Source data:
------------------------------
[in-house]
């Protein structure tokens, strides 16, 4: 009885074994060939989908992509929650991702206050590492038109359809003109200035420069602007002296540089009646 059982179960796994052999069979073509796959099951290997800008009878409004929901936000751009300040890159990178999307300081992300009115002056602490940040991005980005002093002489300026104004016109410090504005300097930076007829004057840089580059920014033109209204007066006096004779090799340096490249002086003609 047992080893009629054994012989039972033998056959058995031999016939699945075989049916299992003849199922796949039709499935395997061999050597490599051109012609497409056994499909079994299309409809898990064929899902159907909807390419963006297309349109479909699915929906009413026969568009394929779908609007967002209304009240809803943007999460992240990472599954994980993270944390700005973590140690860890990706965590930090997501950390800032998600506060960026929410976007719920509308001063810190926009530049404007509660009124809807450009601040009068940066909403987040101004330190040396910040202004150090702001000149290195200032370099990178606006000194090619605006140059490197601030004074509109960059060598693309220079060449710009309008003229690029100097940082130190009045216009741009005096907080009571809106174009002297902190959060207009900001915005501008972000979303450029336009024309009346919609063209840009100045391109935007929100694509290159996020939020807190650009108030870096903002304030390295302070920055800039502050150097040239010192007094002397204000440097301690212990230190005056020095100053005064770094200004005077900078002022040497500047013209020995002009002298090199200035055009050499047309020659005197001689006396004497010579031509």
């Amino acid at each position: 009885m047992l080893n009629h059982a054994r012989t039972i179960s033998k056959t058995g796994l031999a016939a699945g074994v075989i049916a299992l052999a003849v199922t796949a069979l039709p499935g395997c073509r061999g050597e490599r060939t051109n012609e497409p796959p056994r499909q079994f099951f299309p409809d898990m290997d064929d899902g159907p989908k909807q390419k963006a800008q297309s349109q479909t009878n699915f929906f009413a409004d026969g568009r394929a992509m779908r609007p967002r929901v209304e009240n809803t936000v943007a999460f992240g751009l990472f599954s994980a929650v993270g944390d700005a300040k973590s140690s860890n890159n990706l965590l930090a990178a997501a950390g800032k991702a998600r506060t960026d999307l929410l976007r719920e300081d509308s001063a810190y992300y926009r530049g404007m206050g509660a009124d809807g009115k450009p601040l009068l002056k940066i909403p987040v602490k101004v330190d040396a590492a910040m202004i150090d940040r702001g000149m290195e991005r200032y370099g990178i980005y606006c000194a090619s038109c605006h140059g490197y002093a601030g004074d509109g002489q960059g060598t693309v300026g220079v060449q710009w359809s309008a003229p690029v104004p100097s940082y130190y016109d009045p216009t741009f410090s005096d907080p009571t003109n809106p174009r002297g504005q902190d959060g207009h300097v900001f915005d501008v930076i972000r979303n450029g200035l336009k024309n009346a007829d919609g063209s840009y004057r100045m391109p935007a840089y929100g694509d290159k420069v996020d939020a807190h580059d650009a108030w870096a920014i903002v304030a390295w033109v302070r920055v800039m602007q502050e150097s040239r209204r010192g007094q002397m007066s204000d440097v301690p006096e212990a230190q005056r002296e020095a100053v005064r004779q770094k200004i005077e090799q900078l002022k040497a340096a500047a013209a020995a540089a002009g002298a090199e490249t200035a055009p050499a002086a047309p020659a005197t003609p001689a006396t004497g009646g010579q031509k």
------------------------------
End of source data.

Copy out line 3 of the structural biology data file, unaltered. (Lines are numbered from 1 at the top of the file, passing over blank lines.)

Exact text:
């Amino acid at each position: 009885m047992l080893n009629h059982a054994r012989t039972i179960s033998k056959t058995g796994l031999a016939a699945g074994v075989i049916a299992l052999a003849v199922t796949a069979l039709p499935g395997c073509r061999g050597e490599r060939t051109n012609e497409p796959p056994r499909q079994f099951f299309p409809d898990m290997d064929d899902g159907p989908k909807q390419k963006a800008q297309s349109q479909t009878n699915f929906f009413a409004d026969g568009r394929a992509m779908r609007p967002r929901v209304e009240n809803t936000v943007a999460f992240g751009l990472f599954s994980a929650v993270g944390d700005a300040k973590s140690s860890n890159n990706l965590l930090a990178a997501a950390g800032k991702a998600r506060t960026d999307l929410l976007r719920e300081d509308s001063a810190y992300y926009r530049g404007m206050g509660a009124d809807g009115k450009p601040l009068l002056k940066i909403p987040v602490k101004v330190d040396a590492a910040m202004i150090d940040r702001g000149m290195e991005r200032y370099g990178i980005y606006c000194a090619s038109c605006h140059g490197y002093a601030g004074d509109g002489q960059g060598t693309v300026g220079v060449q710009w359809s309008a003229p690029v104004p100097s940082y130190y016109d009045p216009t741009f410090s005096d907080p009571t003109n809106p174009r002297g504005q902190d959060g207009h300097v900001f915005d501008v930076i972000r979303n450029g200035l336009k024309n009346a007829d919609g063209s840009y004057r100045m391109p935007a840089y929100g694509d290159k420069v996020d939020a807190h580059d650009a108030w870096a920014i903002v304030a390295w033109v302070r920055v800039m602007q502050e150097s040239r209204r010192g007094q002397m007066s204000d440097v301690p006096e212990a230190q005056r002296e020095a100053v005064r004779q770094k200004i005077e090799q900078l002022k040497a340096a500047a013209a020995a540089a002009g002298a090199e490249t200035a055009p050499a002086a047309p020659a005197t003609p001689a006396t004497g009646g010579q031509k």